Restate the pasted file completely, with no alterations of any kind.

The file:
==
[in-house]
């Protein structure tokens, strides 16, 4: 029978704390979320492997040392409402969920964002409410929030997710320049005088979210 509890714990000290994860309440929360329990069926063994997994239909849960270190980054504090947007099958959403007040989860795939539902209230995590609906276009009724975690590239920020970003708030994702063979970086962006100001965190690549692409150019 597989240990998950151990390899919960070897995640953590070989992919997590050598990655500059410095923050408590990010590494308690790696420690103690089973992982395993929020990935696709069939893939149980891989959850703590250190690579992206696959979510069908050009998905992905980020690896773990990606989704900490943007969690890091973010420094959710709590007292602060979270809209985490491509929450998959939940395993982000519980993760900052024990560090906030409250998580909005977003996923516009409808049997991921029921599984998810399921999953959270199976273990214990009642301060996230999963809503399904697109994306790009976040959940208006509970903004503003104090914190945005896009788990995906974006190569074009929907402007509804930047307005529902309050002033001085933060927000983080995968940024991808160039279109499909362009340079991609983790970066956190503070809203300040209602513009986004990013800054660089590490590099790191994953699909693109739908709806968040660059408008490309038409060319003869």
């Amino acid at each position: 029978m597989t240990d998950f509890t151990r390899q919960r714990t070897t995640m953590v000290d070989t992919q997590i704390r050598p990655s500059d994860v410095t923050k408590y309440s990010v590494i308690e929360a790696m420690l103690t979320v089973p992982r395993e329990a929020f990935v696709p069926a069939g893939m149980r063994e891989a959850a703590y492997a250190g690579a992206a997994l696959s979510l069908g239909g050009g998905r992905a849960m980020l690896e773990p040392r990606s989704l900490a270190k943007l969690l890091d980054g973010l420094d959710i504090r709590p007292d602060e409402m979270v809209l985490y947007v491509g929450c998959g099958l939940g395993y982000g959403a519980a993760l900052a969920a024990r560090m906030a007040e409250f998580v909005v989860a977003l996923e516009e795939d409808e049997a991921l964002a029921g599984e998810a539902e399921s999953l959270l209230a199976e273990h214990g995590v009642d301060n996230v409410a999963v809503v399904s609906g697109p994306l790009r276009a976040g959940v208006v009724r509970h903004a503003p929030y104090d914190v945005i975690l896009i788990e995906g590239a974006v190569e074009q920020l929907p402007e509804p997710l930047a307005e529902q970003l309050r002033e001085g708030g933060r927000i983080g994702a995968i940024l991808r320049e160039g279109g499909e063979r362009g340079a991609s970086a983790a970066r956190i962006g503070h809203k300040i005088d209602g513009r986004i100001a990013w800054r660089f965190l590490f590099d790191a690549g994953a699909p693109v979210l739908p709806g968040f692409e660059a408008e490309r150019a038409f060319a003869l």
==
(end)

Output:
[in-house]
């Protein structure tokens, strides 16, 4: 029978704390979320492997040392409402969920964002409410929030997710320049005088979210 509890714990000290994860309440929360329990069926063994997994239909849960270190980054504090947007099958959403007040989860795939539902209230995590609906276009009724975690590239920020970003708030994702063979970086962006100001965190690549692409150019 597989240990998950151990390899919960070897995640953590070989992919997590050598990655500059410095923050408590990010590494308690790696420690103690089973992982395993929020990935696709069939893939149980891989959850703590250190690579992206696959979510069908050009998905992905980020690896773990990606989704900490943007969690890091973010420094959710709590007292602060979270809209985490491509929450998959939940395993982000519980993760900052024990560090906030409250998580909005977003996923516009409808049997991921029921599984998810399921999953959270199976273990214990009642301060996230999963809503399904697109994306790009976040959940208006509970903004503003104090914190945005896009788990995906974006190569074009929907402007509804930047307005529902309050002033001085933060927000983080995968940024991808160039279109499909362009340079991609983790970066956190503070809203300040209602513009986004990013800054660089590490590099790191994953699909693109739908709806968040660059408008490309038409060319003869």
């Amino acid at each position: 029978m597989t240990d998950f509890t151990r390899q919960r714990t070897t995640m953590v000290d070989t992919q997590i704390r050598p990655s500059d994860v410095t923050k408590y309440s990010v590494i308690e929360a790696m420690l103690t979320v089973p992982r395993e329990a929020f990935v696709p069926a069939g893939m149980r063994e891989a959850a703590y492997a250190g690579a992206a997994l696959s979510l069908g239909g050009g998905r992905a849960m980020l690896e773990p040392r990606s989704l900490a270190k943007l969690l890091d980054g973010l420094d959710i504090r709590p007292d602060e409402m979270v809209l985490y947007v491509g929450c998959g099958l939940g395993y982000g959403a519980a993760l900052a969920a024990r560090m906030a007040e409250f998580v909005v989860a977003l996923e516009e795939d409808e049997a991921l964002a029921g599984e998810a539902e399921s999953l959270l209230a199976e273990h214990g995590v009642d301060n996230v409410a999963v809503v399904s609906g697109p994306l790009r276009a976040g959940v208006v009724r509970h903004a503003p929030y104090d914190v945005i975690l896009i788990e995906g590239a974006v190569e074009q920020l929907p402007e509804p997710l930047a307005e529902q970003l309050r002033e001085g708030g933060r927000i983080g994702a995968i940024l991808r320049e160039g279109g499909e063979r362009g340079a991609s970086a983790a970066r956190i962006g503070h809203k300040i005088d209602g513009r986004i100001a990013w800054r660089f965190l590490f590099d790191a690549g994953a699909p693109v979210l739908p709806g968040f692409e660059a408008e490309r150019a038409f060319a003869l």